NEW INTERPRETATIONS OF THE GEOTHERMOMETRY AND GEOCHEMISTRY OF BREITENBUSH HOT SPRINGS, OREGON CASCADES
Geothermometric estimates were then made using the reconstructed discharge waters and the RTEst software package. Al+3 concentrations were evaluated along with reservoir temperature via parameter estimation and compared to measured concentrations. Fe(III) was calculated from goethite equilibrium. An estimated reservoir temperature of 137.1 ±2.0°C was obtained, assuming equilibrium with chalcedony, celadonite, laumontite, heulandite, and epidote. While this estimate is lower than the 174 to 180°C range reported in other multicomponent geothermometric studies, it is consistent with available mineralogical, fluid inclusion, water chemistry and borehole temperature measurements near the site.
A subset of samples has Na+ and Cl- concentrations similar to the thermal samples but are depleted in K+ and SiO2(aq). We simulated these waters by cooling the calculated reservoir composition while maintaining equilibrium with chalcedony, K-feldspar, calcite and heulandite and allowing gibbsite to precipitate when it became supersaturated. The calculated Ca2+, SiO2(aq), and K+ concentrations and pH are congruent with measured values.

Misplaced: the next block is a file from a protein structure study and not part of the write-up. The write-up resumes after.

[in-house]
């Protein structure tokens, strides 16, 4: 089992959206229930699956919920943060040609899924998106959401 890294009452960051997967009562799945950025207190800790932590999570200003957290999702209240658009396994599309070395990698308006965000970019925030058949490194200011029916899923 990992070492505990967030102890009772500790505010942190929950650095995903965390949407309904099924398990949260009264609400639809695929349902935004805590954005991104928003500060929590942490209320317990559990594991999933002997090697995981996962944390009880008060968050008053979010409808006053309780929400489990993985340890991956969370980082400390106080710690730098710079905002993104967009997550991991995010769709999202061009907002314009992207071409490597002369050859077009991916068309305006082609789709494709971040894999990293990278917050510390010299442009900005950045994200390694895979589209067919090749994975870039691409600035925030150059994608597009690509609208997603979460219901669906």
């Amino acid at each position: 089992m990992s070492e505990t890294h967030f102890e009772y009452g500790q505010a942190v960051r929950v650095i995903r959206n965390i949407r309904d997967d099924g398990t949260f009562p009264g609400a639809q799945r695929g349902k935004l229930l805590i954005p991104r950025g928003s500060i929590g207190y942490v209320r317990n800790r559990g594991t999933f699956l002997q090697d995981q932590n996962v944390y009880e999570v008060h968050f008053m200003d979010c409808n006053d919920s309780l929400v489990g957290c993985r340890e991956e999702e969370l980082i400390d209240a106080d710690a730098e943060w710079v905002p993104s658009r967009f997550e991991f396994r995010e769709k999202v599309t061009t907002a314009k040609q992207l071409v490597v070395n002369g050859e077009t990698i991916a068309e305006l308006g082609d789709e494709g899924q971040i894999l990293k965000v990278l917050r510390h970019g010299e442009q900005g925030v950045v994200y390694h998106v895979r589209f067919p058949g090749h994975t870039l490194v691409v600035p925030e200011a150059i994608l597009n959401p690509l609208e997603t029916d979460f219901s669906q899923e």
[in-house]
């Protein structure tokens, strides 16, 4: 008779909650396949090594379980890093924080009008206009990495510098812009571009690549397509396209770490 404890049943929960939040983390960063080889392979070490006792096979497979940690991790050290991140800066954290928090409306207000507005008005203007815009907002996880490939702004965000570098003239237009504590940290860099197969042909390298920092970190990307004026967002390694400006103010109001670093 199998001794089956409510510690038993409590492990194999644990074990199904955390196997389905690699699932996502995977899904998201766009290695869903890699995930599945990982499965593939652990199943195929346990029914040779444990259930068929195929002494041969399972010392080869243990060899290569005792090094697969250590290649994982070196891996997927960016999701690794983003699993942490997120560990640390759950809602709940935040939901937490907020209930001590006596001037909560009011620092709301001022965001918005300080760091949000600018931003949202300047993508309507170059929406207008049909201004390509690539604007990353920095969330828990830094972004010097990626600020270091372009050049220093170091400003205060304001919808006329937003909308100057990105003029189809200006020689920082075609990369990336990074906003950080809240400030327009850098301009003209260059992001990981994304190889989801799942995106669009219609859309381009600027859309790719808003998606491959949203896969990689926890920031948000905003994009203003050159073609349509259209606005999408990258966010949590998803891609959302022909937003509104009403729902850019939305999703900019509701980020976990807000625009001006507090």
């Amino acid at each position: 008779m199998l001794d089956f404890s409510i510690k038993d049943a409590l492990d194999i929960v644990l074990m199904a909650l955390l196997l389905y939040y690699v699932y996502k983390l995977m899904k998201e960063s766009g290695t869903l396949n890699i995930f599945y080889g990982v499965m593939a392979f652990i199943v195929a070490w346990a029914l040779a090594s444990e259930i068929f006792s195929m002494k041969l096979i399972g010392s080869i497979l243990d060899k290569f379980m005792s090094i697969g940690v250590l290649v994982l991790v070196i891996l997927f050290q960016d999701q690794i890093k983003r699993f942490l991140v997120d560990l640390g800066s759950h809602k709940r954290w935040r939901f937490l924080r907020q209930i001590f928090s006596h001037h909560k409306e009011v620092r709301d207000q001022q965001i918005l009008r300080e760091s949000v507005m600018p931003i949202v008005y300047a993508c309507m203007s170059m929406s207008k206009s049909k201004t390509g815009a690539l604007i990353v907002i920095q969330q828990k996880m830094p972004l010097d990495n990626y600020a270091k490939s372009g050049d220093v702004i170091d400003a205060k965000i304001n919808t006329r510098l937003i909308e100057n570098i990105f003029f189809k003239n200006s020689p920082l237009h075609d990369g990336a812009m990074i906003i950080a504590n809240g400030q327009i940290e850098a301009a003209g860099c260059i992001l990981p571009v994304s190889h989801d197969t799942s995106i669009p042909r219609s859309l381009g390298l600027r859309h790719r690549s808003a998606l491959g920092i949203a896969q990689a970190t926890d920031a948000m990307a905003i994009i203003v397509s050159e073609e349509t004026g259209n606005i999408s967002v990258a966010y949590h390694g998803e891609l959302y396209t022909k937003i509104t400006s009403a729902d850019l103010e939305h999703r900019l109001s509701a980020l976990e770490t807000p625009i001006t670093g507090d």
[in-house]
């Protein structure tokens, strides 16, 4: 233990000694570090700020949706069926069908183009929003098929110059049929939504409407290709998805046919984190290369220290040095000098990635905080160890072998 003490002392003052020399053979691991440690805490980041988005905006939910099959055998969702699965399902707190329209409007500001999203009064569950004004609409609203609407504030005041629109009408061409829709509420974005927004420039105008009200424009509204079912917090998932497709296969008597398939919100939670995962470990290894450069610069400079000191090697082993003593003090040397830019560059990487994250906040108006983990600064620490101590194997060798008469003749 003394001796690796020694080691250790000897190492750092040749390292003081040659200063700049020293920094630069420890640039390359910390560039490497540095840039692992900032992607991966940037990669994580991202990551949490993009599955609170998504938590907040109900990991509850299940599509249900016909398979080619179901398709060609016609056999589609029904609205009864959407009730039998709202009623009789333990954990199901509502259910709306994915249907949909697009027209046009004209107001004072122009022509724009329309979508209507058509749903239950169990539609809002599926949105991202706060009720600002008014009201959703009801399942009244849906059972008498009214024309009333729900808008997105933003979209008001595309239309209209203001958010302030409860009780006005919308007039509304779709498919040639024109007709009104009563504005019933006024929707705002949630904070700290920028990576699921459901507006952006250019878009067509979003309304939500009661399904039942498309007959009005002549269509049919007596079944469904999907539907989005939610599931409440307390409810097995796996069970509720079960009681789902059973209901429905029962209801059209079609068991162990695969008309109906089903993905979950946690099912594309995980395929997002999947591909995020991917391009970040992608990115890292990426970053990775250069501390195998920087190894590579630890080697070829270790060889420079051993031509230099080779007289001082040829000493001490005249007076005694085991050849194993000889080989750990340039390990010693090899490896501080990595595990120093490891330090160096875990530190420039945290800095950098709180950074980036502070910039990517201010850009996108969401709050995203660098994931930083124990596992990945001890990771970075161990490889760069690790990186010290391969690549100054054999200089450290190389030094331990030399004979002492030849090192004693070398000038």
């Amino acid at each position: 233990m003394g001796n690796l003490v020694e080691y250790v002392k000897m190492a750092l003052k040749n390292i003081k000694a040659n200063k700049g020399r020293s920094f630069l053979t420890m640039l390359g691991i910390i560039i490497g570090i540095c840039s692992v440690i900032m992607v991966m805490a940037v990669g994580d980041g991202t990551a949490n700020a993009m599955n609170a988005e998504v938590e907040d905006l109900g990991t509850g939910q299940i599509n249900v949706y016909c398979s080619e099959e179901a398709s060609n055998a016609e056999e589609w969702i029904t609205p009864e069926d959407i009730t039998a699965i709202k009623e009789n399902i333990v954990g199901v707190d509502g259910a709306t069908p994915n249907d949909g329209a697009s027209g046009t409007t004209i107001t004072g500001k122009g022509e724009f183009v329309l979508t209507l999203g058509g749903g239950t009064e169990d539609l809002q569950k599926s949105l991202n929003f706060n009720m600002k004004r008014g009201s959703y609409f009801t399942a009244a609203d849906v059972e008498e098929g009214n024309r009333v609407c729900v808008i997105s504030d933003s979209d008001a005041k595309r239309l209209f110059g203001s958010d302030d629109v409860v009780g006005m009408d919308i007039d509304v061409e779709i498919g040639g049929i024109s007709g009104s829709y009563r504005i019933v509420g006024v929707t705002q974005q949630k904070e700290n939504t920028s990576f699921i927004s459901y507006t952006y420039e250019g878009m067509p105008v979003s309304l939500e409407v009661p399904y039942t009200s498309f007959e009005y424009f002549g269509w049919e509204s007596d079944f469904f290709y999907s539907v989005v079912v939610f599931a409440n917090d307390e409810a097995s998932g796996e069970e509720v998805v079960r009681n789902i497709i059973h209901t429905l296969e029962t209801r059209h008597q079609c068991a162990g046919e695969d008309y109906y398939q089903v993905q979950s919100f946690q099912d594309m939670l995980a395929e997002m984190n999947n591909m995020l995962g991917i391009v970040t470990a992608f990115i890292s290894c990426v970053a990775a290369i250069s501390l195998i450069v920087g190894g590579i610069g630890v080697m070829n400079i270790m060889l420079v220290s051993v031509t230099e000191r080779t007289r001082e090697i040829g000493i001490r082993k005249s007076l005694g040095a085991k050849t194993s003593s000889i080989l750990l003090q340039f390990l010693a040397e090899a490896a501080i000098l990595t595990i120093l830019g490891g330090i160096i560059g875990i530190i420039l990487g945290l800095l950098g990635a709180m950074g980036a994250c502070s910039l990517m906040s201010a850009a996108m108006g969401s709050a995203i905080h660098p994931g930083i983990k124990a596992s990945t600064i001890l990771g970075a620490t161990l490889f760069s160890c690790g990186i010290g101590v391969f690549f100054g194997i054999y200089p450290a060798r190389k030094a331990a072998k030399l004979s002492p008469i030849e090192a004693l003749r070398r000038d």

Stable oxygen and hydrogen isotopic data indicate that thermal waters at both Breitenbush and Austin Hot Springs (located ~40 km north) are a mixture of 4 to 8% “andesitic waters” and meteoric water recharged at elevations of 1750 to 2200 m, along the crest of the Cascade Mountains. The correlation of stable isotopes with Cl- concentrations, measured Br/Cl ratios, and analyses from other sources suggests that Cl-, other halogens, and CO2 in the Breitenbush thermal waters are primarily derived from degassing fluids rising from the serpentinized forearc mantle.